Clarion Day 14

Just finished and turned in Story #3 for critique on Wednesday. I figured I owed my classmates, since I’m not sure whether or not there’ll be enough stories in the queue. It clocked in at a very respectable 4700 words (I thought that I might have forgotten how to write a story that was less than 6000). While I was writing it I was extremely unenthused, but now I think its not half bad. If week one was an experiment in screwing up and week two was an experiment in plot structure, week three is an experiment in creating a story that actually matters. I tried to put in some emotional punch, who knows if I succeeded? But I figure there’s no way to succeed without trying.

In other news, Nancy Kress gave us an amazing 45 minute lecture today. In it she described the six most common errors she’s seen in our writing, which are as follows.

1. Starting too late – having too too much exposition and character development in the beginning and not getting into the meat until you’re way into the story.
2. Not enough dramatization – basically not milking scenes for what they’re worth. Michael touched on this too.
3. Insufficient foreshadowing of the ending – Introducing elements late in the story that turn out to solve problems. Basically having too many deus ex machinas and not enough Chekhov’s guns.
4. Writing vignettes instead of stories – Stories need to have some sort of point to them. They need to matter.
5. Things must cost – Even a happy ending comes with some sort of price
6. Failing to push the idea far enough – Not considering all of the implications of a particular technology or magical element.

This prompted more than one burst of editing amongst the group. At least I know it did for me. I think I’ve addressed some of these problems, but I guess I’ll find out on Wednesday. Nancy also gave us a great set of questions to ask ourselves while we’re writing our stories (which I am far too tired to write out).

Before I go to bed tonight I am planning on writing out critiques of tomorrows stories. I had to get Liz to email them to me since I foolishly lost the manuscripts after/during lunch.

All in all, I’m feeling good. I’ve traversed the weekly pit of despair that is turning a story in for Clarion. And, I finished a day early! More time to mope around looking under rocks for ideas for next week.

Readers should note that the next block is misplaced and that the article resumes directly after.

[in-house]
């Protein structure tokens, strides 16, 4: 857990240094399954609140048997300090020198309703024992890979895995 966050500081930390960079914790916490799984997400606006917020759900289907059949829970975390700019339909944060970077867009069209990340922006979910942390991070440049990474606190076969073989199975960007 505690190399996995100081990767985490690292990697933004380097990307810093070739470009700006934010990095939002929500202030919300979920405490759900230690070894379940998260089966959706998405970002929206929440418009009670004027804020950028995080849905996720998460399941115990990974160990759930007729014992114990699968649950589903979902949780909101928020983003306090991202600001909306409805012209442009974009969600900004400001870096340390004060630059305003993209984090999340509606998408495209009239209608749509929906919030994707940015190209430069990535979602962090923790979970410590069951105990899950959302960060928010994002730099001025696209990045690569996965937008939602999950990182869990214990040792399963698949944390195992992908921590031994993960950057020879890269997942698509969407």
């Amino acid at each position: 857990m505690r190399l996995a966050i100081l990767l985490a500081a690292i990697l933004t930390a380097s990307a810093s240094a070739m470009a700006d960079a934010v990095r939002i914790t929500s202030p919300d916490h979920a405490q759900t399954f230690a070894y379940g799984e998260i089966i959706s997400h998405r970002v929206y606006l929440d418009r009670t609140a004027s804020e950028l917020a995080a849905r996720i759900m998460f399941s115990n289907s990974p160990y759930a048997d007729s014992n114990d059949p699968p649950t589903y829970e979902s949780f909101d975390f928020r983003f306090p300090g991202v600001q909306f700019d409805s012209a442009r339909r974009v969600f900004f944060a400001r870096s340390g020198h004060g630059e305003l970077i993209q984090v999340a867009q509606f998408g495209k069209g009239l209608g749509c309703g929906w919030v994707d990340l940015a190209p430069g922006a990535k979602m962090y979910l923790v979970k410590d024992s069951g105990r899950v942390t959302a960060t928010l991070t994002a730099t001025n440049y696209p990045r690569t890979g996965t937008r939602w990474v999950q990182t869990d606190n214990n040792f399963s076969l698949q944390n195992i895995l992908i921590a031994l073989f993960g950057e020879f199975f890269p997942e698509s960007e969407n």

I’ve sort of become the sci-fi guy, along with perhaps one or two other people (although one of us conspiciously fell from the ranks with his last story…ahem ahem, you know who you are). I don’t know why that is. Actually, scratch that. I’m not sure why so many people are writing fantasy. To my untrained eyes, there does not appear to be that much genre fantasy in the short form (though literary magazines are full of stories with fantastic elements). Personally, I’ve never read very many genre short stories, so I don’t really know how they’re structured.

Incidentally, I was popular with Nancy Kress for about ten minutes after I managed to name-check a few science fiction writers (Tiptree is the stuff of gold!) But then another certain someone let slip that I also happen to enjoy L. Ron Hubbard (who is a fine writer and I stand by him, dammit!) After that, I could literally see my star falling. It hit rock bottom today when Nancy referenced LRH by name in her lecture today.

Damn you, person who I will not give the satisfaction of being referred to by name.

5 thoughts on “Clarion Day 14

  1. livia_llewellyn

    Actually, there are many, many markets (both semi-pro and pro) that publish fantasy and dark fantasy – and I’m not talking about “literary” magazines that accept New Yorker-style stories with a slight genre twist, but true genre markets. I can list about thirty off the top of my head.

      1. livia_llewellyn

        Well, I suffer the same – I couldn’t name most of the science fiction markets, other than the Big Three. I tend to just find out about the ones I want to write for.

  2. thatmadgirl

    I can only speak for me personally, but I’ve written fantasy so far (until this week) for two reasons:
    1) it’s easier for me to write fantasy quickly because I don’t obsess over the science
    2) I wrote a whole lot of scifi before coming here so the good ideas I had left happened to be fantasy. Though I think the butterflies for next week are somewhere in between.
    Also, YAY for turning in a story. I think mine’s only half done, and I must finish it today!

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